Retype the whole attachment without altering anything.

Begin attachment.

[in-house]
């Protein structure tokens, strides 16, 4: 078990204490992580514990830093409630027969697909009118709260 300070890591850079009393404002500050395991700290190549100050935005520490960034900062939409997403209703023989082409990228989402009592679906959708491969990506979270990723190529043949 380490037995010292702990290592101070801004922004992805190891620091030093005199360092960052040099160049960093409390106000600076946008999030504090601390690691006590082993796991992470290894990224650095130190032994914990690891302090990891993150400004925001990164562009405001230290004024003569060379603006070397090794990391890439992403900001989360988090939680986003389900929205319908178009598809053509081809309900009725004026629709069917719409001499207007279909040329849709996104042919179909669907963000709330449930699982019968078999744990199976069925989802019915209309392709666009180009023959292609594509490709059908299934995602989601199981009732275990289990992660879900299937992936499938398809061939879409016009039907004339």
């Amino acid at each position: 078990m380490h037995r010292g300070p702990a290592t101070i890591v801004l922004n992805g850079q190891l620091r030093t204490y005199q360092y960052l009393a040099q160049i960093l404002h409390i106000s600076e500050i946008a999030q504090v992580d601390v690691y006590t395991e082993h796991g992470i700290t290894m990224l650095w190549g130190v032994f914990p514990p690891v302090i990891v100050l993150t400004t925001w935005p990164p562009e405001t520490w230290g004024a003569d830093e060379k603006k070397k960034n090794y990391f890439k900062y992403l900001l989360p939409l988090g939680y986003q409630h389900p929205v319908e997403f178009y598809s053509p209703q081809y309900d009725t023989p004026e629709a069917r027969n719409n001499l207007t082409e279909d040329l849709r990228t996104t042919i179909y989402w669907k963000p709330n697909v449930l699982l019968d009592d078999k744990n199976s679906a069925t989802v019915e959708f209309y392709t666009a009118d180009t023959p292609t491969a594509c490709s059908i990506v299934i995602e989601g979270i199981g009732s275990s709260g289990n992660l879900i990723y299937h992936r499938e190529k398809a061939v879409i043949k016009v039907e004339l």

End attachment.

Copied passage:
[in-house]
């Protein structure tokens, strides 16, 4: 078990204490992580514990830093409630027969697909009118709260 300070890591850079009393404002500050395991700290190549100050935005520490960034900062939409997403209703023989082409990228989402009592679906959708491969990506979270990723190529043949 380490037995010292702990290592101070801004922004992805190891620091030093005199360092960052040099160049960093409390106000600076946008999030504090601390690691006590082993796991992470290894990224650095130190032994914990690891302090990891993150400004925001990164562009405001230290004024003569060379603006070397090794990391890439992403900001989360988090939680986003389900929205319908178009598809053509081809309900009725004026629709069917719409001499207007279909040329849709996104042919179909669907963000709330449930699982019968078999744990199976069925989802019915209309392709666009180009023959292609594509490709059908299934995602989601199981009732275990289990992660879900299937992936499938398809061939879409016009039907004339």
């Amino acid at each position: 078990m380490h037995r010292g300070p702990a290592t101070i890591v801004l922004n992805g850079q190891l620091r030093t204490y005199q360092y960052l009393a040099q160049i960093l404002h409390i106000s600076e500050i946008a999030q504090v992580d601390v690691y006590t395991e082993h796991g992470i700290t290894m990224l650095w190549g130190v032994f914990p514990p690891v302090i990891v100050l993150t400004t925001w935005p990164p562009e405001t520490w230290g004024a003569d830093e060379k603006k070397k960034n090794y990391f890439k900062y992403l900001l989360p939409l988090g939680y986003q409630h389900p929205v319908e997403f178009y598809s053509p209703q081809y309900d009725t023989p004026e629709a069917r027969n719409n001499l207007t082409e279909d040329l849709r990228t996104t042919i179909y989402w669907k963000p709330n697909v449930l699982l019968d009592d078999k744990n199976s679906a069925t989802v019915e959708f209309y392709t666009a009118d180009t023959p292609t491969a594509c490709s059908i990506v299934i995602e989601g979270i199981g009732s275990s709260g289990n992660l879900i990723y299937h992936r499938e190529k398809a061939v879409i043949k016009v039907e004339l």